Dividends serve as a reality check for companies and management, a form of negative feedback that helps to check speculation. As Norman Fosback remarked in Stock Market Logic (1995), "managing earnings is easy--any good accountant can do it. But distributing cold cash to shareholders requires a hard economic decision--once paid out it is irretrievable."
Of course, many companies say they eschew raising dividends today in favor of using excess cash to buy back stock, which, it is hoped, will have the effect of raising their share price in the market. In theory, that’s a way to better reward shareholders because long-term share price gains are taxed at a lower rate than dividends, which are taxed the same as wages.
Yet dividend payments, once set, tend to stay set or rise over time, forcing a certain fiscal discipline on a company. Share-buyback plans, by contrast, may be ephemeral.
More important from shareholders’ point of view, dividend yields have been essential to total investment performance during extended periods of sluggish growth in stock prices or outright market declines.
The Dow Jones Industrial Average closed in 1981 at 875, up only 144 points from its value twenty years earlier and down 15 points from its close in 1971.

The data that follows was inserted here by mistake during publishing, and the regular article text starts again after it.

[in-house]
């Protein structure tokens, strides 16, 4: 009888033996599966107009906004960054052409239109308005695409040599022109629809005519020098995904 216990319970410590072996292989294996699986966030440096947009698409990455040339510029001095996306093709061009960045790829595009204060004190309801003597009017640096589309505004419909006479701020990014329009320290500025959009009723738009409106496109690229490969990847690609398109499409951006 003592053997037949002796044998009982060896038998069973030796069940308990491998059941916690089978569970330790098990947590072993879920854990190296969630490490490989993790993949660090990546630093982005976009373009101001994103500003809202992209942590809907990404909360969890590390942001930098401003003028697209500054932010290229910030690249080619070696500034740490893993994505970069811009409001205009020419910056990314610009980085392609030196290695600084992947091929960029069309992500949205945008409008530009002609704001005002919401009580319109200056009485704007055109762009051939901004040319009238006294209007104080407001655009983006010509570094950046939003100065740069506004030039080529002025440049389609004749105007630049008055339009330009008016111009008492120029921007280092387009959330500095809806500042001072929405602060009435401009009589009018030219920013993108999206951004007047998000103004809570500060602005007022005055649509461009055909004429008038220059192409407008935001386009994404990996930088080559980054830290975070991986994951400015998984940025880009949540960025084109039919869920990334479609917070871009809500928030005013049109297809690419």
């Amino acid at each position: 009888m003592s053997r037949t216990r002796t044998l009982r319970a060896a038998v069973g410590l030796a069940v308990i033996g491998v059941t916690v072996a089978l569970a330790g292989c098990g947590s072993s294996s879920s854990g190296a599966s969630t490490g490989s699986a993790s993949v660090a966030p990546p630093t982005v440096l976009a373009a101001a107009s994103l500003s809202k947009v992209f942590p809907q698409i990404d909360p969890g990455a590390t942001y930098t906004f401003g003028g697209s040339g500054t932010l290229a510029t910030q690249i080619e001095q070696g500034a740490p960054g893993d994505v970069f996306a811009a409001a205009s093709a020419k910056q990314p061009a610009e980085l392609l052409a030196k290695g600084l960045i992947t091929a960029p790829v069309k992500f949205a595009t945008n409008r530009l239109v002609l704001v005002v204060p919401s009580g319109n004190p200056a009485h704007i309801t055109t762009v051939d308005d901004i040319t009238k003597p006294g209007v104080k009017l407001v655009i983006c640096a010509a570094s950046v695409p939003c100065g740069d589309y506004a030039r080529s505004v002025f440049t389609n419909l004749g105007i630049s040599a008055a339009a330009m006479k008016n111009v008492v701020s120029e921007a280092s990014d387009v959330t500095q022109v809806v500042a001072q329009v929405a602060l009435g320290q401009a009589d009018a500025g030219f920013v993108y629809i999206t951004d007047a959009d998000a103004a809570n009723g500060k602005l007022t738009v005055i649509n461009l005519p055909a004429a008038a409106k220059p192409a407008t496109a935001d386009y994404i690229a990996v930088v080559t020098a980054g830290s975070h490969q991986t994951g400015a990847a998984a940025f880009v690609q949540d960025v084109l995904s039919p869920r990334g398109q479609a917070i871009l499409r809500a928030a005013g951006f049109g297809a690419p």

In the twenty years before 1981, by contrast, investors could have earned average annual yields of between 2.6% and 5.7% on bonds, depending on the term.
Yet holders of stock did better compared with owners of bonds than the numbers might indicate. Dividend income on the Dow—if reinvested—kept the total investment value of stock rising, so that when share prices began to surge again in 1982, the total investment base of appreciation was that much larger.
What happens now that dividend income has, for practical purposes, disappeared as a factor in returns? Nobody knows.
But it’s safe to assume that a leveling off of stock prices would have a dramatic psychological effect. Suddenly enormous pools of capital would suddenly be earning negligible returns. And because the lack of price appreciation wouldn’t be buffered as much by dividend income as in the past, the effects of any market downturn would probably be much more marked.
True, dividend yields would automatically rise if share prices fell. But just to return to a 3% dividend yield, the value of the S&P 500 would have to fall by nearly 50%, assuming no increase in dividends. Not a happy thought.
Millions of Americans are venturing into the stock market, lured that oft-quoted performance figure of 10%-plus annual returns over the long run. Yet the two components of that performance have been price appreciation and dividend income—and now one of those has become insubstantial.
For all of the discussion lately about the “new economy,” we need to be aware that there is a new stock market as well—and the risks inherent in this new market may not be well understood by most investors.